Frugal Tip of the Day from The Simple Dollar. Great post on what his readers have found to be their "25 Best Actions for Saving Money." A really good read.


And Very Short List gives us good reason for paying off more than our minimum payment on our credit cards.


Financial Quote of the Day

But the U.S. economy has now lost jobs ten months in a row, while wages and incomes have been stagnant, all of which suggests an economy that’s basically been in neutral or heading backwards for almost a year now. In other words, one could make a case that we’re well into the recession rather than near its start. Normally, that might make you think we’re also closer to the end than the beginning. But the worrisome thing about this downturn is that the bottoming process may be a long and drawn-out one, rather than anything resembling a quick snapback. Which is yet another reason for the government to think bigger when it comes to a new stimulus package.

JAMES SUROWIECKI from his New Yorker blog

Posted by Paul Kaye at 6:07 PM
Keywords: Fullness, Getting Ready, Money, Values
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Tuesday, October 28, 2008

Feeling Ordinary

You don't have to pretend to be anything. You can just be ordinary. You can just breathe your air in and breath your air out.

You don't have to dramatize. Just be ordinary. That is the prior condition to the energy that you have conditioned. That's spiritual. YOU can't do it. IT does it.

The reason you can't do it is because as soon as you put your mind to it, you condition the energy, and then you can't have it. And as soon as you feel it, you've conditioned the energy, and you can't have it.

So you say, "Well, I might just as well let go and let God." That's right. There's not another way you can get it.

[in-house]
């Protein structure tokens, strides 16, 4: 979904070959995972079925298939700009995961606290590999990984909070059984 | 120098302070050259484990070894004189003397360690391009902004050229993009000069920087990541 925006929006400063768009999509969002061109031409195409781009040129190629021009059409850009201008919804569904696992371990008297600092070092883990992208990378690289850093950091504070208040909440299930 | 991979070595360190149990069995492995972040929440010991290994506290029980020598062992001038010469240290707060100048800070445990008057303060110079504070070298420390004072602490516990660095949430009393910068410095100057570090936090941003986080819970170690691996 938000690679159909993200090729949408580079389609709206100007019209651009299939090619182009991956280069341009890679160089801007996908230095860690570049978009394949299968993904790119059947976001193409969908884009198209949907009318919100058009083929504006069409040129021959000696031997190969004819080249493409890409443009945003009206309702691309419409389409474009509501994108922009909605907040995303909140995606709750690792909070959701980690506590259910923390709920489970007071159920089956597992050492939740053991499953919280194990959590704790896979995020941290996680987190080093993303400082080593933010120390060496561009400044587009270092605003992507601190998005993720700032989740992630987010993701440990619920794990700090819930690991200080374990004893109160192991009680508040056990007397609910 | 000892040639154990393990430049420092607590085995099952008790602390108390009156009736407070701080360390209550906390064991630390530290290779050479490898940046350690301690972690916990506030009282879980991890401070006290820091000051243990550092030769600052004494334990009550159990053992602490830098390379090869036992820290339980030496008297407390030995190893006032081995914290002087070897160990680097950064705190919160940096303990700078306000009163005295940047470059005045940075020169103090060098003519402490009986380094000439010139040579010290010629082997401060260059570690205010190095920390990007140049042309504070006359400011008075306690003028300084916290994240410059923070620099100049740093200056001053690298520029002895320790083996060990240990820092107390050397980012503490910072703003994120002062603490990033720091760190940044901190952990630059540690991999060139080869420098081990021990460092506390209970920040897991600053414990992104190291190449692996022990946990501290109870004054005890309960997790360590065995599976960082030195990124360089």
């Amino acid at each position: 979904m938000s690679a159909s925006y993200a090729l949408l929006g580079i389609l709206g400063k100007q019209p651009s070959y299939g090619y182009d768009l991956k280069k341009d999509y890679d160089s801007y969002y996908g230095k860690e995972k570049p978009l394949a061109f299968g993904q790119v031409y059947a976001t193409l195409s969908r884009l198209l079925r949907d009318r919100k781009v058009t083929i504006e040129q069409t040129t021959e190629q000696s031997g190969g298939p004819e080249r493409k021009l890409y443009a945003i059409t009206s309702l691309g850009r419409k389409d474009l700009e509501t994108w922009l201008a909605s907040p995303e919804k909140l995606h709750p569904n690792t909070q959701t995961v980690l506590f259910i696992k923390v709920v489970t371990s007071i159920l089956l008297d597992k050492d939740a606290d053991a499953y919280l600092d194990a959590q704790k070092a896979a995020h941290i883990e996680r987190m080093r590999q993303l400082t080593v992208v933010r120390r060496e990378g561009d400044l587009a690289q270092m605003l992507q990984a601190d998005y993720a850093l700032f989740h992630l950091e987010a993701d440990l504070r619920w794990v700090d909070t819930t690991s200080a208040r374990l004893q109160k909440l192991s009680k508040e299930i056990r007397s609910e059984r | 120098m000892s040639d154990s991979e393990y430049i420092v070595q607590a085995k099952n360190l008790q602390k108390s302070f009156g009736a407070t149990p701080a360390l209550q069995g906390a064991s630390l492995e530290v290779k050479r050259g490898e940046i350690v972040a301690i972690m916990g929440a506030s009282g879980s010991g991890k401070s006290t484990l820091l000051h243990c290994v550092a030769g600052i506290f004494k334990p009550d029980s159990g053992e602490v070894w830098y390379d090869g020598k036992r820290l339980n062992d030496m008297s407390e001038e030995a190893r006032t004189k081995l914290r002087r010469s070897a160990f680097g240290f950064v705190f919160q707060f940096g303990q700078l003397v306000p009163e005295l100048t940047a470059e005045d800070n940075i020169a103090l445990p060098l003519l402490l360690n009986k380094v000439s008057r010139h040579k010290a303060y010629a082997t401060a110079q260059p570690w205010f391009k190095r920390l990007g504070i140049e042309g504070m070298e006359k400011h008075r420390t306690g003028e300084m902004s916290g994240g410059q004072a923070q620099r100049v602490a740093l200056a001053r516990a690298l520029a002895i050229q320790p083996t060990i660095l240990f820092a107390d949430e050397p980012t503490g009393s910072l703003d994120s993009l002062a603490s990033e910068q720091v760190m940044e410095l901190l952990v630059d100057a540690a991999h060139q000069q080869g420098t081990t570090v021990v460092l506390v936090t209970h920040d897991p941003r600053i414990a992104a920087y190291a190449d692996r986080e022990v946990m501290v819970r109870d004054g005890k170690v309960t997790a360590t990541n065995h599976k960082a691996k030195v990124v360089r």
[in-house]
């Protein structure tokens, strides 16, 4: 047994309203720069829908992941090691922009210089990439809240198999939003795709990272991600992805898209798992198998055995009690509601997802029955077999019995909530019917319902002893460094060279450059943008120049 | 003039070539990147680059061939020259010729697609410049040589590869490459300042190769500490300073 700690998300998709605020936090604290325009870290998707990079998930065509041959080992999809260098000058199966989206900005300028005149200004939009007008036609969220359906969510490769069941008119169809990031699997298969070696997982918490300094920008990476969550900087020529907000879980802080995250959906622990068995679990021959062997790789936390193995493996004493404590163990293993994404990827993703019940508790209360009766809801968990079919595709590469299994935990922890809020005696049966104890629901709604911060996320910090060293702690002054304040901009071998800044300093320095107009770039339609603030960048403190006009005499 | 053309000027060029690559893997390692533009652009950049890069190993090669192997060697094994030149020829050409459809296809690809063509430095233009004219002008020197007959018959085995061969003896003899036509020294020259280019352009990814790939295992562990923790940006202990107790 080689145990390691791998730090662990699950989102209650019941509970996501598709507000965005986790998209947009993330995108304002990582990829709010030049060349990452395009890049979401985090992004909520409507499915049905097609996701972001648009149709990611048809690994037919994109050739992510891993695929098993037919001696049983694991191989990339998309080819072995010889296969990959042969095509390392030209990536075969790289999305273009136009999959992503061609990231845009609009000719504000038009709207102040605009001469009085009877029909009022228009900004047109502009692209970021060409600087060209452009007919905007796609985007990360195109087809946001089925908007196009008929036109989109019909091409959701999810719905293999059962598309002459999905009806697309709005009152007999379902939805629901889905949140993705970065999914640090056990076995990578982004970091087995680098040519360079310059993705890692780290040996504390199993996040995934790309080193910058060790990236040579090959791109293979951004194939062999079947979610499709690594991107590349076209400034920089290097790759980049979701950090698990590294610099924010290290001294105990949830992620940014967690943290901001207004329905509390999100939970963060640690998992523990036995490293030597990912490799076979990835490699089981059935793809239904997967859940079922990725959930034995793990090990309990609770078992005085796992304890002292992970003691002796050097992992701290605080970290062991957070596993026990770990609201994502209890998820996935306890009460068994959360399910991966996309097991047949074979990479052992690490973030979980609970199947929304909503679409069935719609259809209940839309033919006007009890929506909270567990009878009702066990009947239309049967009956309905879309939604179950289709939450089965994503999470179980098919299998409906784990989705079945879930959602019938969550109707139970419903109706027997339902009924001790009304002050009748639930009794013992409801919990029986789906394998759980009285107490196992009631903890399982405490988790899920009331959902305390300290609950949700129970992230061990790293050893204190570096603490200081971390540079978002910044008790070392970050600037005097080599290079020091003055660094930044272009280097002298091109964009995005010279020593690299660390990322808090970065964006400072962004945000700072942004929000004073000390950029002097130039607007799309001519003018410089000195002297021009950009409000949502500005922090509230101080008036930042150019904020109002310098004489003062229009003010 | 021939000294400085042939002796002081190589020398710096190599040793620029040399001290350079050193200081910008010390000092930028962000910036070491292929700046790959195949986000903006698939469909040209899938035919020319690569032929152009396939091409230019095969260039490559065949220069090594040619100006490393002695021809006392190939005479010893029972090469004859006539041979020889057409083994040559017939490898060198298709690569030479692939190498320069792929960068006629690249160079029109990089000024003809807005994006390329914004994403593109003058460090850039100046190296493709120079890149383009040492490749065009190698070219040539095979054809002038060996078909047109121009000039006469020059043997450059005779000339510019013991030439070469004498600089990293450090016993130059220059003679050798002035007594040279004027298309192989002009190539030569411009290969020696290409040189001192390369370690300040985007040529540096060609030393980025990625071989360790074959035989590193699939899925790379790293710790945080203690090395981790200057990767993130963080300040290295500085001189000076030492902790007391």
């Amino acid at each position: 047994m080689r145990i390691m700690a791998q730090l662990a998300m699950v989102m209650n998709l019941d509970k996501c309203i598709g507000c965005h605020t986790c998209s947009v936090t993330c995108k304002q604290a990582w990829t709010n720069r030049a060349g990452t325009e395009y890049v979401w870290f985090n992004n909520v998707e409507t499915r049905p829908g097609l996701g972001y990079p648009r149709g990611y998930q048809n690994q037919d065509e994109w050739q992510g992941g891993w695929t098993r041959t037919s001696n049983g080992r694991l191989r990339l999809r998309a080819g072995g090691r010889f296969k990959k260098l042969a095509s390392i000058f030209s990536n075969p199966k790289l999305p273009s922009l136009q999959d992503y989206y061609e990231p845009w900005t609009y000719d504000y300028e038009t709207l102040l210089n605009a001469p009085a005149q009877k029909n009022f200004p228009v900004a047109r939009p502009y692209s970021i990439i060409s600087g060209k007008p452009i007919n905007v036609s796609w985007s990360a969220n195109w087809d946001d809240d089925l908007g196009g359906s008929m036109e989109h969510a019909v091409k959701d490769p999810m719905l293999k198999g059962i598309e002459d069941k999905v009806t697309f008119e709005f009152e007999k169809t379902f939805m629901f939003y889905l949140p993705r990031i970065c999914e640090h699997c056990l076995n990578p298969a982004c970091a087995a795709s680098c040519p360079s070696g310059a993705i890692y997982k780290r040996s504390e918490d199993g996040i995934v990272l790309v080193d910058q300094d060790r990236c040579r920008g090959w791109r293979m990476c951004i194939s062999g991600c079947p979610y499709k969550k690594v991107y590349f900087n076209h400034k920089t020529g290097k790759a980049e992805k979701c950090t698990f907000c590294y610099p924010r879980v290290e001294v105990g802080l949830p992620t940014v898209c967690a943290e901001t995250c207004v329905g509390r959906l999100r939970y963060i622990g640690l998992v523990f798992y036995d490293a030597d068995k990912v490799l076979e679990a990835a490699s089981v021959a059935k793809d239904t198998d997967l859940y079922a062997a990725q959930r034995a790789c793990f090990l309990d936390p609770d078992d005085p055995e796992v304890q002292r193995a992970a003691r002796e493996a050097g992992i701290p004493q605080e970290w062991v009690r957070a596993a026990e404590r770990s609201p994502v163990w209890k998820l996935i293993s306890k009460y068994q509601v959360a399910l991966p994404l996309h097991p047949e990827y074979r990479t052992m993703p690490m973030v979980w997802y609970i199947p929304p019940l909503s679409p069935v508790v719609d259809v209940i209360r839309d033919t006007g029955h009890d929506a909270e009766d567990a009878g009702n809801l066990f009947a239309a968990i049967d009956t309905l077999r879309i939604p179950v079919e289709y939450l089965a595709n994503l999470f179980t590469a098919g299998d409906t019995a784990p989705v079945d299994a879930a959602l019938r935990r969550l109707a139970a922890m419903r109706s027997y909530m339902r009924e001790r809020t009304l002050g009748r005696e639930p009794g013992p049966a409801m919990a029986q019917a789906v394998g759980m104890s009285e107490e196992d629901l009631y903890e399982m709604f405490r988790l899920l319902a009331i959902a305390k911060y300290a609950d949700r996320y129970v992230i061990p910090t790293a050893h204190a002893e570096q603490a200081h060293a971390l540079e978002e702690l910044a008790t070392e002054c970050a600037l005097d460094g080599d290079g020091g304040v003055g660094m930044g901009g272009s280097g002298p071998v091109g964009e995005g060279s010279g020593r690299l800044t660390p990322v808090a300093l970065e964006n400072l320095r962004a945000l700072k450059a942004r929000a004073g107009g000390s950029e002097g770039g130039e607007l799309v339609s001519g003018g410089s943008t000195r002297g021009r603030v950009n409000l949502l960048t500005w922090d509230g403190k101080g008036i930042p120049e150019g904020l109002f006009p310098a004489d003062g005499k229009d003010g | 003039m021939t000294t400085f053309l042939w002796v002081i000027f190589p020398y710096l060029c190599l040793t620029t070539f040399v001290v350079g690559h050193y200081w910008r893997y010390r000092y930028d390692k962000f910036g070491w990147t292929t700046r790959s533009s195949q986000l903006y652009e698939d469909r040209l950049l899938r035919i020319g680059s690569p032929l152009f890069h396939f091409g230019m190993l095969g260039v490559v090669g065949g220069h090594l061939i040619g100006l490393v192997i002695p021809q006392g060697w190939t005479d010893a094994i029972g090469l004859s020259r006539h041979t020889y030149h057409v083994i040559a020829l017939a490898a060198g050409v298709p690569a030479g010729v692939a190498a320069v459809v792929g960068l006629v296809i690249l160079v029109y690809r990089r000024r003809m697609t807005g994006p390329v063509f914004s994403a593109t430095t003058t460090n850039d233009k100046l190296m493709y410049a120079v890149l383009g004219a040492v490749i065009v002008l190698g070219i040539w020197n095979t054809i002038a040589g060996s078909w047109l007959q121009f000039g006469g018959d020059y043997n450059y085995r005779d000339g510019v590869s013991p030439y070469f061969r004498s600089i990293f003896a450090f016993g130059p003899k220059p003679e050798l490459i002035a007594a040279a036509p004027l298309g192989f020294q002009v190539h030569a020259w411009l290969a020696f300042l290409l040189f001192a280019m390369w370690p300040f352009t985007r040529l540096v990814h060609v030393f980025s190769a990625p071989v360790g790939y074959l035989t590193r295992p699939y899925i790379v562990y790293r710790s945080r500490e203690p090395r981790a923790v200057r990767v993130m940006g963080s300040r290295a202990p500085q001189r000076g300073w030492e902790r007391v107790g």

(From The Tao of Spirit by John-Roger, DSS)

For some reason, this whole financial meltdown business and the change in the mood of the country has been making me feel very ordinary. It’s nice to know, from and MSIA perpsective, that it’s a good thing. It’s a wonderful time to re-set, and renew the values I live by, to take stock of the things that are really meaningful to me, and make sure I do what is most important. And to look carefully and see if the way I spend my money reflects those values.

I am going to begin a series of posts re-looking at our finances and their relationship to our values. Of course the first step is knowing what our values actually are. For example, one of my core values is simplicity. Perhaps you can start to write down what yours are. Start with your five main ones, and feel free to share.

(The dictionary defines values as: One’s judgment of what is important in life. The principles a person lives by.)

Frugal Tip of the Day:

Check the air filter in your car

I didn’t even know I had one, and when my mechanic, Jim Matson, said I needed it changed, I just shrugged and put it off. A month later I read in the Wall St Journal that a dirty filter substantially affects a cars mileage--by as much as 10% I checked and sure enough my mileage was lower by 10%. I drove over to Jim’s immediately to get it changed.

Smile/Zen Moment of the Day:

Be here now.
Be someplace else later.
Is that so complicated?

(From Zen Judaism by David M. Bader)

This is a big one. Financial Comment of the Day:

In the last forty years, as relative wealth and freedom have improved, the birth rate has declined. The situation where fewer numbers of working people have to pay the pensions of increasingly large numbers of retirees is simply untenable. However politically unpalatable it is for governments to deal with, there is simply no way future pension liabilities can be paid for under the current system. This probably means that some mix of measures such as smaller pensions, higher taxes, later retirement ages and greater immigration will have to be implemented, and adhered to, in order to deal with this issue.